SEATTLE - All week, we are tackling the topic of infertility. But one aspect that isn't talked about much is pregnancy loss.
It's more common than you might think - the March of Dimes estimates 10 to 15 percent of pregnancies end in miscarriage, although many believe that number to be even higher.
Most of the people who go through pregnancy loss suffer alone. That's how it felt for my husband and I when we went through our two losses on our path to parenthood.
But October is Pregnancy and Infant Loss Awareness Month- a great opportunity to open up this conversation and make it less of a stigma to do so.
Dr. Lora Shahine was our doctor through our fertility journey, and runs the Center for Recurrent Pregnancy Loss at Pacific NW Fertility in Seattle. She's also the author of a book on the topic called Not Broken: An Approachable Guide to Miscarriage and Recurrent Pregnancy Loss.
I asked her to describe for us the specific grief of pregnancy loss:
"Not only do you have to go through the physical part of recovering from a miscarriage, but a huge emotional impact, especially for women. It is so full of self-blame, guilt, and it's very isolating," Dr. Shahine says.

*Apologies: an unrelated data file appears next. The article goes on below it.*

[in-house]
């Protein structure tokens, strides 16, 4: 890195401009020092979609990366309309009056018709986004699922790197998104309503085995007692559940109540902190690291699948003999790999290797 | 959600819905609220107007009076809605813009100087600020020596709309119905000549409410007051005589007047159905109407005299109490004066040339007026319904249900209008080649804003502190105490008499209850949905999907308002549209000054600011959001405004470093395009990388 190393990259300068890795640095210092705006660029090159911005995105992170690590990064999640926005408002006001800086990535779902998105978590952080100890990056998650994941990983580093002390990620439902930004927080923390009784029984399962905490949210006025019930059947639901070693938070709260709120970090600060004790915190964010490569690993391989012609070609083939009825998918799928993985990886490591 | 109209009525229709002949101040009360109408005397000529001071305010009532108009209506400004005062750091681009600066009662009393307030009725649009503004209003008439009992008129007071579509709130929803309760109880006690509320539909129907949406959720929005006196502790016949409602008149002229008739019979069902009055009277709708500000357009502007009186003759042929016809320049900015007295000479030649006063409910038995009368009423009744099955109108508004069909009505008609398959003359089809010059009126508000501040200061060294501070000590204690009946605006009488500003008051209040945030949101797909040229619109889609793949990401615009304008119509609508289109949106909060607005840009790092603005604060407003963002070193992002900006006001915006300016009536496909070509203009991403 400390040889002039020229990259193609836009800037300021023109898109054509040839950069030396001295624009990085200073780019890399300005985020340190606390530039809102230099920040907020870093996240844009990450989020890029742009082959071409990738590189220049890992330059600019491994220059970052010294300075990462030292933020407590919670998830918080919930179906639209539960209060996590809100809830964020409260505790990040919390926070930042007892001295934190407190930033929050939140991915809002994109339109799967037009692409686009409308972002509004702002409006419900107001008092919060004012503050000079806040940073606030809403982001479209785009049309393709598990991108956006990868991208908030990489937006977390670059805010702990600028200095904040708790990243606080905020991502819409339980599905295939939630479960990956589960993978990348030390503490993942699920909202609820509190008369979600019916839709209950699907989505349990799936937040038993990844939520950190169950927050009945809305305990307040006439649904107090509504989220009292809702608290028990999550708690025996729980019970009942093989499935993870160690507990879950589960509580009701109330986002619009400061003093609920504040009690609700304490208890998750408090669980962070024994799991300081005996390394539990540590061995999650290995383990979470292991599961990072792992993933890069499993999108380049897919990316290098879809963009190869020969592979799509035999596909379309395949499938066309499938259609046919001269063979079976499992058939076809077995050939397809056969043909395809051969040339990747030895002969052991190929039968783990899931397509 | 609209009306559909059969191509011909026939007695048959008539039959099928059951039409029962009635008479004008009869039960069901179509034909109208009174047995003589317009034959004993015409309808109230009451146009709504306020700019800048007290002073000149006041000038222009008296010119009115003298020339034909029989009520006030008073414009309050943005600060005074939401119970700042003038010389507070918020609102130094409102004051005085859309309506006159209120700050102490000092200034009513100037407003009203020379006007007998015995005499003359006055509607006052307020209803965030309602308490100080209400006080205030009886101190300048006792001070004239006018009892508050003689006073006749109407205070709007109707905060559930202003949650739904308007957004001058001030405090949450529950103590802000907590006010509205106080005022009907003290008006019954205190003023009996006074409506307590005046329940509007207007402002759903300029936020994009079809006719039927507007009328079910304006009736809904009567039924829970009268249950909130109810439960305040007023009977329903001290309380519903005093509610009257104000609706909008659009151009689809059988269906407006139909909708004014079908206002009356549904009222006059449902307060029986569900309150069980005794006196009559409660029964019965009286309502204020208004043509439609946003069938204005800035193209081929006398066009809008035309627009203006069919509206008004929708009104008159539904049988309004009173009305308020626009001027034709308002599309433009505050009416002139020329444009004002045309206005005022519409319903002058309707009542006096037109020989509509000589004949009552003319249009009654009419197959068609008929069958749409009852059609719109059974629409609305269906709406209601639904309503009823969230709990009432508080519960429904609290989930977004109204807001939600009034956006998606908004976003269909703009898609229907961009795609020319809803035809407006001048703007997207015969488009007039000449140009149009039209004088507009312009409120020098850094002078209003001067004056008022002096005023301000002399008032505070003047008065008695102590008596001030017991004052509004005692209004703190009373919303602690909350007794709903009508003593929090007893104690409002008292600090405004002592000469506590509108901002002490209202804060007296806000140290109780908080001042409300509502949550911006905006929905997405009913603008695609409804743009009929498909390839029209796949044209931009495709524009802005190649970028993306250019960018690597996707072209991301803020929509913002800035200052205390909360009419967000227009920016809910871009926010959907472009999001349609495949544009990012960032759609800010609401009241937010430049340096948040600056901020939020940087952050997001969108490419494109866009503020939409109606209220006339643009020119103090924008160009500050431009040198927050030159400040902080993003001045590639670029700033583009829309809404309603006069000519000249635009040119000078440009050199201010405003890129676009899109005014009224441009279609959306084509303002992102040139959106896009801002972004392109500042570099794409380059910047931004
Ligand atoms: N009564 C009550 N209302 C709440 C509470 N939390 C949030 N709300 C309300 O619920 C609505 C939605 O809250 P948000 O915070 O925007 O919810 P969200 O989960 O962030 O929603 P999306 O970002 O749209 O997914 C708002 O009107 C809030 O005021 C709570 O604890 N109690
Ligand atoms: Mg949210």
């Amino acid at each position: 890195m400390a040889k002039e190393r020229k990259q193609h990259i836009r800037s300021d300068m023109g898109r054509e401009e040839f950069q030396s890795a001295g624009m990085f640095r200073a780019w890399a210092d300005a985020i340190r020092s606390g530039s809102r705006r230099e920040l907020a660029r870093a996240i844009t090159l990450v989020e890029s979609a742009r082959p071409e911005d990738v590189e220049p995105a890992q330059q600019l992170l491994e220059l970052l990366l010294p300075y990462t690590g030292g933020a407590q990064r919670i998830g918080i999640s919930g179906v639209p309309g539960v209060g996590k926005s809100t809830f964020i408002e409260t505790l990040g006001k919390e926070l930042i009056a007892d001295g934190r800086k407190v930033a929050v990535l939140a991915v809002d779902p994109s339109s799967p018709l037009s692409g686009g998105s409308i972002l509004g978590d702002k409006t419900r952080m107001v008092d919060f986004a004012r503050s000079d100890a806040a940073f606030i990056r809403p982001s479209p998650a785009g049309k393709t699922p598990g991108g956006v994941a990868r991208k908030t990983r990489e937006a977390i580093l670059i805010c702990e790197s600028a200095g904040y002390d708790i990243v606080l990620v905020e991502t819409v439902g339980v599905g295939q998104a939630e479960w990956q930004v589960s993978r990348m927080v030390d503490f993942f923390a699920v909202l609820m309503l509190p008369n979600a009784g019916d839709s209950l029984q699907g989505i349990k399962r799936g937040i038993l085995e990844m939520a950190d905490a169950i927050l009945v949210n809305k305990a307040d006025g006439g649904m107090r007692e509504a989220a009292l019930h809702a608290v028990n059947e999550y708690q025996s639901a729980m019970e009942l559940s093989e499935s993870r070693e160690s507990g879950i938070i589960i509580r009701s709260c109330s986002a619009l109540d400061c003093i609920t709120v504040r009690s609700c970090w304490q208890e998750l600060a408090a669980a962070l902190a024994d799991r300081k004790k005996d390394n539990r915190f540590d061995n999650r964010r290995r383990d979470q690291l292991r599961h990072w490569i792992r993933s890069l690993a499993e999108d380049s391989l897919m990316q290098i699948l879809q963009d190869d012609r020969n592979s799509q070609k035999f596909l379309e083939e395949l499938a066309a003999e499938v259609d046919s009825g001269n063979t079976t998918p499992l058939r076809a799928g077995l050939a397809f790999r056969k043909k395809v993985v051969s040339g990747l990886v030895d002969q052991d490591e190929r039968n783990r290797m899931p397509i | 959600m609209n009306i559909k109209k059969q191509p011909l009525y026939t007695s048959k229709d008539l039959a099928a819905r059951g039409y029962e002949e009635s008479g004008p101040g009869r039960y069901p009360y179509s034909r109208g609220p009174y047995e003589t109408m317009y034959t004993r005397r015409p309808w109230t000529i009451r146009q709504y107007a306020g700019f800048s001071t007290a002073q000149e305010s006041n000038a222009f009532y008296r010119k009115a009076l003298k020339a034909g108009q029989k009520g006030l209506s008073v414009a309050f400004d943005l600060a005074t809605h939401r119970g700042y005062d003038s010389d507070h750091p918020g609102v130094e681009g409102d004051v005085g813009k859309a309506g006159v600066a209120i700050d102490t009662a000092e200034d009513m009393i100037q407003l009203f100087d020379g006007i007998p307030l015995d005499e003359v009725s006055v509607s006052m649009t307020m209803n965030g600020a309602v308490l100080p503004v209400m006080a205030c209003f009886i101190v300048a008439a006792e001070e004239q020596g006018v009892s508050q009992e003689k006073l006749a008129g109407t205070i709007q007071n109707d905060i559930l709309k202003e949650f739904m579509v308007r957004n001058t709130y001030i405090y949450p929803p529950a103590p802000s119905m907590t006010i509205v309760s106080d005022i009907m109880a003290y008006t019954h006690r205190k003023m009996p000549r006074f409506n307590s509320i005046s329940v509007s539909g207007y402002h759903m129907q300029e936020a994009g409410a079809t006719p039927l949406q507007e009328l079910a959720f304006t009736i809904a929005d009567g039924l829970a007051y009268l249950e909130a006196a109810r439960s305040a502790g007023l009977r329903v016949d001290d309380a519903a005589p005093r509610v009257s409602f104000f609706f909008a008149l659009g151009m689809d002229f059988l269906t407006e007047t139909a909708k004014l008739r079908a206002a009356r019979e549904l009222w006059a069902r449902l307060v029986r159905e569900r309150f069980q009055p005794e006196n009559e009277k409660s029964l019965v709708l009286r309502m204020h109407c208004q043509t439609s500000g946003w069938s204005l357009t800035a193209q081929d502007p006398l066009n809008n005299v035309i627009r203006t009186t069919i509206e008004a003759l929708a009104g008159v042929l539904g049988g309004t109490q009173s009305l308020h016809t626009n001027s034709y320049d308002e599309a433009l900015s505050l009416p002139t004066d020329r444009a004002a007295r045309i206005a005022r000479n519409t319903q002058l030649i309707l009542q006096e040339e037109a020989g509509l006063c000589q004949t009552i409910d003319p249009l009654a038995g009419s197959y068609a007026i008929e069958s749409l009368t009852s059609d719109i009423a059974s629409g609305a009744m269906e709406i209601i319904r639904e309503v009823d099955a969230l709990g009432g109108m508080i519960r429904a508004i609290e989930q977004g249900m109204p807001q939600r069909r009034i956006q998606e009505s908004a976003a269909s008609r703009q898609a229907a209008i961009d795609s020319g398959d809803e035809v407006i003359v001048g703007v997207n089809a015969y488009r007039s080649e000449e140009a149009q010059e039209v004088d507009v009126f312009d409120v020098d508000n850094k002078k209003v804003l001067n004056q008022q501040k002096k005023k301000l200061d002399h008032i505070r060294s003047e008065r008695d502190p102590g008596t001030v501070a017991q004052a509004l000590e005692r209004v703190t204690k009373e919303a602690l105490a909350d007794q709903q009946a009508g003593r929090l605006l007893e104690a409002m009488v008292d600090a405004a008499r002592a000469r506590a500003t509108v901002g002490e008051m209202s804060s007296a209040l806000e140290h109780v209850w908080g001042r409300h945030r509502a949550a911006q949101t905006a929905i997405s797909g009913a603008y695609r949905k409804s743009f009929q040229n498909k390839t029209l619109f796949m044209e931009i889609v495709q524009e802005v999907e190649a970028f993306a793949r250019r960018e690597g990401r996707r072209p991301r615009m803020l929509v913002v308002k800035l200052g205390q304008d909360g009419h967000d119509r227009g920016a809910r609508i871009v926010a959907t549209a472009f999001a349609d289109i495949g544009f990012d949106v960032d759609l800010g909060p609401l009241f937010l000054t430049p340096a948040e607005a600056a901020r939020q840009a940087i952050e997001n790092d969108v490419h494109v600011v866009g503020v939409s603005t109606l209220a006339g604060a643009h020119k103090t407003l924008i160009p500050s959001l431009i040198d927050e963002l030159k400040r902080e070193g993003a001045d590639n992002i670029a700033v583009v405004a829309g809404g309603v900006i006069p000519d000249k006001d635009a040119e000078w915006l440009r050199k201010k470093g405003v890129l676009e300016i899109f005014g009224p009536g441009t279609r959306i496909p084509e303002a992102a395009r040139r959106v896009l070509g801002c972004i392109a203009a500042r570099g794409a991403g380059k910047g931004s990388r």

She goes on to point out that doctors are really good about advising against announcing your pregnancy until you've cleared the first trimester, but the downside to that is that if you do miscarry, you are now faced with reaching out to family and friends in the middle of your grief.
While it's easy to blame yourself and your body, Dr. Shahine says she still finds ways to offer people hope. "The most common cause of miscarriage is an issue with the embryo," she says. "And it's really hard to change somebody's mindset, but in a way, the woman's body is working. It's saying... this is not the right pregnancy, it's not meant to be. That doesn't take away the emotional pain... So I can say, listen, this was not the right time, but you got through so many hurdles and you are working, and if you can just try again the very next time, it's a brand new chance."
The emotional pain is especially difficult. For us, losing a baby twice was a grief no one could have prepared us for. You haven't met this baby, and yet you mourn the loss of who they were to you and who you had envisioned them becoming. You then have to erase all of the eager anticipation you had been feeling dreaming about and thinking about adding this baby to your family.
But again, Dr. Shahine says there is hope. "You really have to take people from feeling guilty and broken, to leaving feeling hopeful- because they should."